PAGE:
Israel’s good-faith efforts

I would encourage anyone interested in the current state of affairs between Israel and the Palestinian Authority to read a document recently available at the Israeli Ministry of Foreign Affairs. The address is here:

Israel can drive a hard bargain and lard its negotiation stance with stubbornness and inflexibility. On more than one occasion I’ve lost patience with the Israelis and sympathized with the frustrations of the Palestinians. But all that is changed. One of Israel’s fears is that the PA is not really interested in a principled negotiation; that is, the PA continues to gain international sympathy and has so successfully defined itself as the pathetic underdog that it can ask for anything and expect to receive it.

A recent report seems to bear this out. A paper prepared by the Foreign Ministry describes the activities taken by Israel to help the Palestinians, while the Palestinians have been obstructionist and either blocked Israeli initiatives or taken steps to circumvent Oslo stipulations and those of the interim agreement. Let’s take a look at a couple of examples from the report:

1. Even though the sharp conservative Bibi Netanyahu has accepted the reality of the two state solution, his efforts to support the development of a Palestinian state have been thwarted at every turn. For example Israel has continued to work to strengthen the Palestinian economy in a wide range of fields including civil, infrastructural, political, and security. As a result, the Palestinian economy has grown 8% in 2010. There has been a reduction in unemployment and a rise in tourism.

2. Israel has addressed one of the most damning symbolic issues it faces which is the nature of roadblocks and security checkpoints. There are 28 fewer roadblocks now than there were in 2008.

3. Israel has stimulated Palestinian business efforts. They have made more entry permits available for work, expanded industrial zones, approved more bandwidth for Palestinian cellular telephone providers, and begun work on the electric project that will establish for new substations in Jenin, Ramallah, Nablus, and Hebron.

We could add to this list but it seems a little fruitless in the face of Palestinian recalcitrance. The report from the Foreign Ministry points out how the Palestinians are manipulating their sympathetic position in the world political order by pursuing in the international community Palestinian claims to a future state within the 1967 borders. This is a backhanded move designed to undercut the discussions on the permanent status of the proposed two states. But there is more and some of it is particularly disturbing.

1. Palestinians continue to demand condemnation of Israel in international forums. Just when the Palestinians should be formulating a negotiated relationship with Israel, one that will leave both of them strong and viable after a final agreement, the Palestinians are trying to diminish Israel’s legitimacy–a stance that will not serve Palestine well in the future.

2. It also appears as if the Palestinians are calling on known biased organizations toward Israel, such as the Human Rights Council in Geneva, to condemn Israel for war crimes. This again is nothing but provocative and counterproductive. It is a misrepresentation of the facts designed for symbolic damage to Israel and an effort to diminish Israel’s right to self-defense. There are numerous clauses in the temporary agreements that govern the relationship between Israel and Palestine that stipulates that the sides should not incite one another and spread propaganda and misrepresentations. This, of course, is sensible and productive negotiation behavior but is being undermined and manipulated by the Palestinians.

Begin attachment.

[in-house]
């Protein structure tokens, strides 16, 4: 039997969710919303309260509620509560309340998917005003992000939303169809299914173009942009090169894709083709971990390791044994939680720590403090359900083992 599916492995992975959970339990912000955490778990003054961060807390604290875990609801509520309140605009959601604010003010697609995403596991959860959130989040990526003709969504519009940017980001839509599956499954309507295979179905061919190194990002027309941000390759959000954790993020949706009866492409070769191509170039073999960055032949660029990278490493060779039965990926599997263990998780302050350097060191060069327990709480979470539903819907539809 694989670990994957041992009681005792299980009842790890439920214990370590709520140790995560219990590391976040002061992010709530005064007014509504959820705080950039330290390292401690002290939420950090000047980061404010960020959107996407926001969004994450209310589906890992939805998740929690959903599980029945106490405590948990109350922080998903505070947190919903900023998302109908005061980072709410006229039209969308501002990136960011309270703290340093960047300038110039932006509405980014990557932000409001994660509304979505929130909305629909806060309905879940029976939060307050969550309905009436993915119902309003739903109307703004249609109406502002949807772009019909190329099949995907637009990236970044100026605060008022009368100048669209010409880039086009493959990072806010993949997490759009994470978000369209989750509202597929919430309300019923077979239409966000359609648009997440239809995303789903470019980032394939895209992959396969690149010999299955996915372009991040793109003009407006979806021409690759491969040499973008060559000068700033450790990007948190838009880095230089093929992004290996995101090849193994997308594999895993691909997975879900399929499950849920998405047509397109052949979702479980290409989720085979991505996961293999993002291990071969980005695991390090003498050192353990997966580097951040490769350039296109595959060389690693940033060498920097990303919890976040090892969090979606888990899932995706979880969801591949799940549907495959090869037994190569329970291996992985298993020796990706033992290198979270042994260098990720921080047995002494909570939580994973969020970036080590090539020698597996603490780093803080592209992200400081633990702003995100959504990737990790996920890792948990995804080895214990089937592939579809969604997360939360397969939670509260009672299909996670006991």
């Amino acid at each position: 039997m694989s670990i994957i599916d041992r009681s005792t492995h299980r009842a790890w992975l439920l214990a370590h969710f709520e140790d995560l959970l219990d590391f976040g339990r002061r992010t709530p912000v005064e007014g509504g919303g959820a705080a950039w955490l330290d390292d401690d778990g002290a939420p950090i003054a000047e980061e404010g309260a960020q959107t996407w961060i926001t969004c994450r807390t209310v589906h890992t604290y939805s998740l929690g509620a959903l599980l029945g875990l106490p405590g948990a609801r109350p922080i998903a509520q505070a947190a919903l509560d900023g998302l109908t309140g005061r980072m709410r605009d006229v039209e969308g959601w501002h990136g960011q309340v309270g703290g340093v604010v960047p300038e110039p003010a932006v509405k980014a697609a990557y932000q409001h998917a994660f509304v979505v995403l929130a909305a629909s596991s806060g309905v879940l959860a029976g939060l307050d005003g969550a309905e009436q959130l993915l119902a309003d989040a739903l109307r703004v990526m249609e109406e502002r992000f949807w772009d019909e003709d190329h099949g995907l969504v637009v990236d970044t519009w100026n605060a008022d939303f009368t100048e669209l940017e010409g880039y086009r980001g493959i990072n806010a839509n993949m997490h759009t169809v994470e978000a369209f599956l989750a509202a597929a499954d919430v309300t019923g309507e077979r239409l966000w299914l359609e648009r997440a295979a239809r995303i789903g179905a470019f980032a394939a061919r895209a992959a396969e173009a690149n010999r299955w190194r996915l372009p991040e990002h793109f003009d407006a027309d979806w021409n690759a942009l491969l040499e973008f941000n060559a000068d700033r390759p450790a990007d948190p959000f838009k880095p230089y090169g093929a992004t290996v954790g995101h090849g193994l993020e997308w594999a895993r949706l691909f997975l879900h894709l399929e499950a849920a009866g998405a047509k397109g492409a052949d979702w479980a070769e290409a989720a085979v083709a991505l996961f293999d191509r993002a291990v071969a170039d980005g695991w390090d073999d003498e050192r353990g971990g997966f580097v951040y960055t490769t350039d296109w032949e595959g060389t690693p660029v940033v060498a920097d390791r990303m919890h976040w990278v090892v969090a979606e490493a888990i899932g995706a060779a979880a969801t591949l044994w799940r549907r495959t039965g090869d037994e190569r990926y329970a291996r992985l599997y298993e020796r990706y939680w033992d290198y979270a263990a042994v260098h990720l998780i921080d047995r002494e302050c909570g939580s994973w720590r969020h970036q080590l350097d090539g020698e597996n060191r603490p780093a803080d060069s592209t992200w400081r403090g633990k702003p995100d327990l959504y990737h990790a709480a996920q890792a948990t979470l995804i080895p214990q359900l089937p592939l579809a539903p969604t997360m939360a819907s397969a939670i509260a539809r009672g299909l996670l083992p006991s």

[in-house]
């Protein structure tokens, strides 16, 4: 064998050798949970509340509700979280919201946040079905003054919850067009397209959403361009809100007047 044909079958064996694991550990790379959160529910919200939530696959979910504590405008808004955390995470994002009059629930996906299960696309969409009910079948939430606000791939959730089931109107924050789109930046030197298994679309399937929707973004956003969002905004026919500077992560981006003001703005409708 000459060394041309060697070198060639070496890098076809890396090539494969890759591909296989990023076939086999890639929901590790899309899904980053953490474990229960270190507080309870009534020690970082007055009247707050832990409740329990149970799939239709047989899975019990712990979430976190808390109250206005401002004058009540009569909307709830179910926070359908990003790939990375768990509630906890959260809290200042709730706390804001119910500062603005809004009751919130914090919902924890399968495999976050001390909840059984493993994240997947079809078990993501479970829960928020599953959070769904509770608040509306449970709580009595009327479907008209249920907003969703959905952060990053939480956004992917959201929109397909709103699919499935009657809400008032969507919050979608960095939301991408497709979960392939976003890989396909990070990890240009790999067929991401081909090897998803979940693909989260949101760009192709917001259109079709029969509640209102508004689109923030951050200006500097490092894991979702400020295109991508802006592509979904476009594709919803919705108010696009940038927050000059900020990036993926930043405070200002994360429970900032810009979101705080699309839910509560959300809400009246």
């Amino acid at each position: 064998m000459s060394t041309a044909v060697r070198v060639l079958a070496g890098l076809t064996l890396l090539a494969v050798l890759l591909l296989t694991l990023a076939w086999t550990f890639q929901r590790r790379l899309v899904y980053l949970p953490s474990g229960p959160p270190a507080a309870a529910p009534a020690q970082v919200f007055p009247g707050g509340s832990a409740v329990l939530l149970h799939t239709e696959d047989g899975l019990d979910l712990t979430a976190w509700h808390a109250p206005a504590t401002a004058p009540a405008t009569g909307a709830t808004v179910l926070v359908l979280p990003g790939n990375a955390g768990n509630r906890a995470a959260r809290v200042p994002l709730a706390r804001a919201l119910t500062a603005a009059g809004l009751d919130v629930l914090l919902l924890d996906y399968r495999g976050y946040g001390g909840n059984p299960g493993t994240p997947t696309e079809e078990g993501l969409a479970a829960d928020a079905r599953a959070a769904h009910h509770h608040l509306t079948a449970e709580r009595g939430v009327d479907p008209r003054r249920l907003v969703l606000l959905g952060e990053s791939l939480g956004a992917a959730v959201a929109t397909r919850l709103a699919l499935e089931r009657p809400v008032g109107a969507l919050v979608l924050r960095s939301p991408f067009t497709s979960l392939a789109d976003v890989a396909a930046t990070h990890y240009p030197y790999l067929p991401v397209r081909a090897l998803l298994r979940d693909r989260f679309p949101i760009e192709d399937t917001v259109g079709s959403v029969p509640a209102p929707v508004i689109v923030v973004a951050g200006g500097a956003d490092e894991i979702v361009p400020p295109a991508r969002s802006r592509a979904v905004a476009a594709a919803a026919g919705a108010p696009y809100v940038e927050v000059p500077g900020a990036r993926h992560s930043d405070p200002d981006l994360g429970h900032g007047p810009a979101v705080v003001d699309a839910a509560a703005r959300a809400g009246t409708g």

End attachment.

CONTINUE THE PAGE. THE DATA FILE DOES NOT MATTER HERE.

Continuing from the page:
3. And the extent to which the PA continues to glorify terrorists and openly commemorate their extremist behaviors, remains a major impediment to peace. The report indicated that the Palestinian presidential compound in Ramallah has been renamed to glorify the terrorist Yihye Ayash.

These are but a few examples of Israel’s progressive efforts and the PAs regressive ones. Again I do not hold Israel blameless on these matters and many of these actions have complex interpretations. But mature negotiation relies on the establishment of common meaning; a collective sense of what you are bargaining about. In fact, bargaining is not even the right word. Bargaining is strategic action in which each side tries to maximize its gains. That’s what’s going on now, and it leads to exaggerated requests and expectations such as a Palestinian expectation that Israel has no right to exist.

But true deliberative discourse, where both sides are genuinely reflecting upon their preferences and views, is an epistemic process where new ideas can emerge based on the genuine interest of both parties to solve the conflict. I will have more to say about the benefits of deliberative discourse in another post.

About Donald Ellis

Professor Emeritus at the University of Hartford.

Posted on March 14, 2011, in Israel. Bookmark the permalink. Comments Off on Israel’s good-faith efforts.

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